Time spent watching TV is often used as a convenient metric for sitting at home, since people tend to more accurately report how they watched TV on a given day than how long they sat. And research has found, for instance, that compared to adults who spend two or fewer hours per day sitting and watching TV, those who spend four or more have a 125 percent increased chance of heart attack, chest pain, or other symptoms of cardiovascular disease, even when controlling for diet and exercise.

Other work has found that adults who spend the most time sitting have a 112 percent increased chance of developing type 2 diabetes — and that for adults already at risk of developing diabetes, time spent sitting is a bigger risk factor than getting enough exercise.

All this also applies to cancer. "We observed that each 2-hour per day increase in sitting time was associated with increased risks of cancers of the colon and endometrium, and with a borderline significant increased risk of lung cancer," says Daniela Schmid, lead author of the recent analysis of sitting and cancer risk. "The results were independent of physical activity, showing that sedentary behavior represents a potential cancer risk factor distinct from physical inactivity."

These are all correlations, not causations. But they're reinforced by controlled studies in both human and animals showing the metabolic changes that occur in sedentary muscles. And these correlations persist when researchers control for physical activity, diet, smoking, and other health metrics. In other words, even if two people eat the same foods and work out the same amount, the data tells us that the person who sits more every day will be more likely to develop cardiovascular disease, diabetes, and cancer.

Spend enough of your day in a desk chair, a driver's seat, or on a couch, and the effect adds up. One study found that an adult who spends six hours a day sitting and watching TV will live, on average, 4.8 fewer years than one who watches no TV, even if they have the same diet and exercise.

To put it in more tangible terms: each hour of TV you sit and watch past the age of 25 is associated with a 21.8 minute reduction in your lifespan. Of course, there's some variation in this: if you're lucky, the reduction might be as small as 0.3 minutes, and if you're not, it could be as big as 44.7 minutes (this is the confidence interval).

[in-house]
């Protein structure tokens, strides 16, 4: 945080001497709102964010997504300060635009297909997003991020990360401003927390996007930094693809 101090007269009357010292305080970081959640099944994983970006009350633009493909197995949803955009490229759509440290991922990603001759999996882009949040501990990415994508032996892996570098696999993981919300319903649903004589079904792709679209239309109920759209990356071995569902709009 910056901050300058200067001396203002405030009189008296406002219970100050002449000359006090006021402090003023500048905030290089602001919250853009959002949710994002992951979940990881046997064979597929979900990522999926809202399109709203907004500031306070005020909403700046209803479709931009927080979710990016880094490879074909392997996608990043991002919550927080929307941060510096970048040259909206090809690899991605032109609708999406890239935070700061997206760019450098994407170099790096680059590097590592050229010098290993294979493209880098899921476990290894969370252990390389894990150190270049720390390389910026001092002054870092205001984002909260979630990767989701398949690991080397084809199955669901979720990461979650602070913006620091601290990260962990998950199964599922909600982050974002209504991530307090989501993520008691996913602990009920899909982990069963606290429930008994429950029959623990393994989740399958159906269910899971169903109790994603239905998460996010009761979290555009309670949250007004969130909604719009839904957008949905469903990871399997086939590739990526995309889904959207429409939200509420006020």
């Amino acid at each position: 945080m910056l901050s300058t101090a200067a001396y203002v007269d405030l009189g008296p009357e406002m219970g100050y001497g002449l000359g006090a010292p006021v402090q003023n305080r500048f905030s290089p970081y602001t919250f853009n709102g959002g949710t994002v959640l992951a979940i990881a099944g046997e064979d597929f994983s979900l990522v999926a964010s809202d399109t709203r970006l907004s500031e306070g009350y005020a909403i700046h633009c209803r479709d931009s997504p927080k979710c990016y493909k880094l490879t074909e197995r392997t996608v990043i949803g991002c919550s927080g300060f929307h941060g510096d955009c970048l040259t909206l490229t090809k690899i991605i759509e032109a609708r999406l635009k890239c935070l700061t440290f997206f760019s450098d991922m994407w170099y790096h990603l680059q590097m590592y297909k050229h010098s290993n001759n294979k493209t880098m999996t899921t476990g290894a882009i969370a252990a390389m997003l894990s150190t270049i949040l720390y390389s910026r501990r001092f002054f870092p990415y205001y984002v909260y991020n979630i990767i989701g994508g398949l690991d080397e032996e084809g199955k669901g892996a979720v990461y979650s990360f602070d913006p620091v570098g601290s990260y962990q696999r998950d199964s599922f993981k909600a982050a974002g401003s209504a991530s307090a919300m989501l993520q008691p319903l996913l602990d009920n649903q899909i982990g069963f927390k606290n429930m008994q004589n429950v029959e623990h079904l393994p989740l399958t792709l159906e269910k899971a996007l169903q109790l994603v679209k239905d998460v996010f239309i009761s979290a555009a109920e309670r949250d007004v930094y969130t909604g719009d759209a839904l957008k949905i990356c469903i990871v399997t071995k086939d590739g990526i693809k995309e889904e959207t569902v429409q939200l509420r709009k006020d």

But on average, it's 21.8 minutes. Other researchers have calculated that each cigarette you smoke, in comparison, reduces your life expectancy by roughly 11 minutes.

So what should you do?


Ramsey Beyer

Fixing this problem doesn't necessarily require that you go out and get a standing desk — although that isn't a bad idea. But the key, in general, is to incorporate movement into every hour of your day.

"Step one is to get up," Levin says. "You've got to find systematic, organized methods to getting up more often."

There are lots of ways to do this. In an office, you could start by getting up and walking around while on the phone, scheduling standing meetings, or intentionally putting a garbage can or printer farther away from your desk, so you need to walk a bit every so often to get there. If you do opt to try a standing desk, experts recommend taking sitting breaks to reduce the strain on your heels and knees.

At home, cut down on the amount of TV you watch, or even just take your dog for a quick walk around the block during a commercial break. Research has shown that people who simply take short walking breaks of a few minutes during sedentary periods have lower rates of obesity and other risk factors for diabetes and cardiovascular disease.

Want an even more tangible way to remind you of the harms of sitting? Try our calculator. Enter in the number of hours you sit each week, and it'll tell you what researchers estimate is the associated reduction in your life expectancy:

Further reading:

Update: In response to readers, we added the margin of error for the degree to which sitting reduces life expectancy.